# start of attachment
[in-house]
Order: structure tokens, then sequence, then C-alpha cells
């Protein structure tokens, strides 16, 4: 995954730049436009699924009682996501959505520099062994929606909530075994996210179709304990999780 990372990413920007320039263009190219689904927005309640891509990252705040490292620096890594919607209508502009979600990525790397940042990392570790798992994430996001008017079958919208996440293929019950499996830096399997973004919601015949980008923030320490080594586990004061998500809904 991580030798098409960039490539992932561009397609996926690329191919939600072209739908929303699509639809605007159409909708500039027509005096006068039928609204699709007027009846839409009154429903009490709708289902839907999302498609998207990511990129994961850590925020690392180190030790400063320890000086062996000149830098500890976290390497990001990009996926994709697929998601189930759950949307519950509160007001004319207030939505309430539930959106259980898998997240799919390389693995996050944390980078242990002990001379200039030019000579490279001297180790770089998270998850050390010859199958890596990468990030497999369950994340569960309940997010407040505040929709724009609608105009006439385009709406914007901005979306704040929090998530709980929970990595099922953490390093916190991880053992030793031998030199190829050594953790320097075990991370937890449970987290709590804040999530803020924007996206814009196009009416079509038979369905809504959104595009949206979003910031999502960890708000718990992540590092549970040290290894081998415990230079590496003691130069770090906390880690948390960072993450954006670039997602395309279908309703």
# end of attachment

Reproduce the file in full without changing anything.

[in-house]
Order: structure tokens, then sequence, then C-alpha cells
């Protein structure tokens, strides 16, 4: 995954730049436009699924009682996501959505520099062994929606909530075994996210179709304990999780 990372990413920007320039263009190219689904927005309640891509990252705040490292620096890594919607209508502009979600990525790397940042990392570790798992994430996001008017079958919208996440293929019950499996830096399997973004919601015949980008923030320490080594586990004061998500809904 991580030798098409960039490539992932561009397609996926690329191919939600072209739908929303699509639809605007159409909708500039027509005096006068039928609204699709007027009846839409009154429903009490709708289902839907999302498609998207990511990129994961850590925020690392180190030790400063320890000086062996000149830098500890976290390497990001990009996926994709697929998601189930759950949307519950509160007001004319207030939505309430539930959106259980898998997240799919390389693995996050944390980078242990002990001379200039030019000579490279001297180790770089998270998850050390010859199958890596990468990030497999369950994340569960309940997010407040505040929709724009609608105009006439385009709406914007901005979306704040929090998530709980929970990595099922953490390093916190991880053992030793031998030199190829050594953790320097075990991370937890449970987290709590804040999530803020924007996206814009196009009416079509038979369905809504959104595009949206979003910031999502960890708000718990992540590092549970040290290894081998415990230079590496003691130069770090906390880690948390960072993450954006670039997602395309279908309703």